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Chris Banks – how life at the zoo has evolved
Over the past 28 years, there is one man who has worked tirelessly behind-the-scenes establishing much of Zoos Victoria’s extensive work with overseas organisations. His name is Chris Banks and as we’re celebrating our international partners throughout March, we thought it was important to share his story and shine a light on some of the work he has done that has helped keep many animals from being permanently banished to the history books.
"I always knew that I wanted to work with animals. This door opened for me when I started as a keeper at Melbourne Zoo in January 1969. Zoos were oh-so different places then, but I have fond memories of that time and the people who I worked with.
New keepers at Melbourne Zoo at that time started in the ‘Breeding Aviaries’, a row of long-gone exhibits housing mostly small Australian parrots. Stints in other sections led me to reptiles, where I started in what was then Melbourne Zoo’s new Reptile House. My relatively low knowledge of reptiles was an appealing challenge and these animals remain a ‘favourite’ today.
After three-and-a-half years at Melbourne Zoo, I headed to the UK which was a fascinating time for a young keeper but after three years I was ready to return to Melbourne by 1975.
I was fortunate to move straight back into reptiles and spent the next 18 years as a keeper and curator at Melbourne Zoo. My interests in matters outside the Zoo walls and much further afield were established in this period, as was a focus on the role of zoos in conservation and Zoos Victoria’s shift to supporting overseas organisations as well.
The first visit to the Philippines was in 1992 to explore the options for most effectively supporting conservation of the Philippine Crocodile. With the species being confirmed in north-east Luzon Island, our focus shifted to this population and protecting and conserving the Philippine Crocodile with the now-established Mabuwaya Foundation.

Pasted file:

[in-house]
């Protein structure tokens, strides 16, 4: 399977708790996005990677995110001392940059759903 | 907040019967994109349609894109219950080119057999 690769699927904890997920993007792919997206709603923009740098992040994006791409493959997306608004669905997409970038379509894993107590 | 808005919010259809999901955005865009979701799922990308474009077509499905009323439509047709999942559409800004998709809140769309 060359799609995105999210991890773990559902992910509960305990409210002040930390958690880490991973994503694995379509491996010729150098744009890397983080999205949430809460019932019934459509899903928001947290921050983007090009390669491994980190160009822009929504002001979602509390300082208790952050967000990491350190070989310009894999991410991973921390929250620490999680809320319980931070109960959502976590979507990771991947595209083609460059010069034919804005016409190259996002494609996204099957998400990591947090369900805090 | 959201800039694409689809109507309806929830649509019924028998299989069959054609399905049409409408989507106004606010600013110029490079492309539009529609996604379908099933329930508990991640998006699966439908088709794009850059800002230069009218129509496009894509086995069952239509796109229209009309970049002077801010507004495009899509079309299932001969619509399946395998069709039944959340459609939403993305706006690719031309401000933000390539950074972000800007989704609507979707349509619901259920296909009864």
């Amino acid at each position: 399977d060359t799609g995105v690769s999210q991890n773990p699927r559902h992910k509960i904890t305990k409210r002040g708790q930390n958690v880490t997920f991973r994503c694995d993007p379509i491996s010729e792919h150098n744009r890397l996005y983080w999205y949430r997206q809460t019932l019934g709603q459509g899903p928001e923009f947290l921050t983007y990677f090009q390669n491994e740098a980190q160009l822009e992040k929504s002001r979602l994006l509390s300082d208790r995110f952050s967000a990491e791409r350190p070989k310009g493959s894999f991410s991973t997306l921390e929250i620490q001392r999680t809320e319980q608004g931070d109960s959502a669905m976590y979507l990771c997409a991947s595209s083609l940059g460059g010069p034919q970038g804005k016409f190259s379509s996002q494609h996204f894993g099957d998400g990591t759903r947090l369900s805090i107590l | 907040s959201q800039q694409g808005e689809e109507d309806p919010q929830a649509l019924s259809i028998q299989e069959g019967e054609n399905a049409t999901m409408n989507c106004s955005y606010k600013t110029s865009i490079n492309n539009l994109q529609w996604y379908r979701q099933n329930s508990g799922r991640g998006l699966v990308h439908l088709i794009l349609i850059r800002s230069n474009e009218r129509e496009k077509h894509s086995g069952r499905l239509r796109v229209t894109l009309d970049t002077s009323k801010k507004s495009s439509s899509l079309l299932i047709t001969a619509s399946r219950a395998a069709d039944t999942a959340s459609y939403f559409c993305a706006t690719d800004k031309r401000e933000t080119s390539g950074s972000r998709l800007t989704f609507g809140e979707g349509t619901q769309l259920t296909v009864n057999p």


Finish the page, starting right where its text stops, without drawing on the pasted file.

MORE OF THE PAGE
Between 1993 and 2004 I worked in a range of roles, including Acting Director of Healesville Sanctuary as well as a role that helped save the Romer’s Tree Frog in Hong Kong from extinction when more than 50% of its entire habitat was threatened by the construction of the new airport.
By 2004, I realised my interests rested with conservation rather than curatorial roles, and I successfully applied for the position of Manager of Conservation Partnerships, the position I hold today.
Strengthening Zoos Victoria’s support for and engagement in wildlife conservation internationally has been the overriding focus for the past 14 years. This has included establishing our Sister Zoo partnership with Port Moresby Nature Park, our international conservation grants which have provided more than $280,000 to 18 projects, and our three multi-year conservation partnerships that align people and wildlife outcomes.
I never thought I would still be based at Melbourne Zoo when I started here 49 years ago. What has enabled this longevity? Still being passionate about animals and their conservation of course, and job satisfaction.
But Zoos Victoria as an organisation has changed and evolved too, and over recent years we have become a global leader in many ways. Recognition that meaningful, measurable wildlife conservation has to be the path that we take started perhaps about 20 years ago, but has significantly gathered pace over the last decade.
We are continuing to boldly push boundaries and challenge previously-accepted paradigms. The state of global biodiversity and the challenges that it faces demands that we have to take this path; to do otherwise is to silently accept defeat, which is completely unacceptable.
This trend sits very well with me and I am more stimulated now by my zoo journey than at any time over the almost five past decades."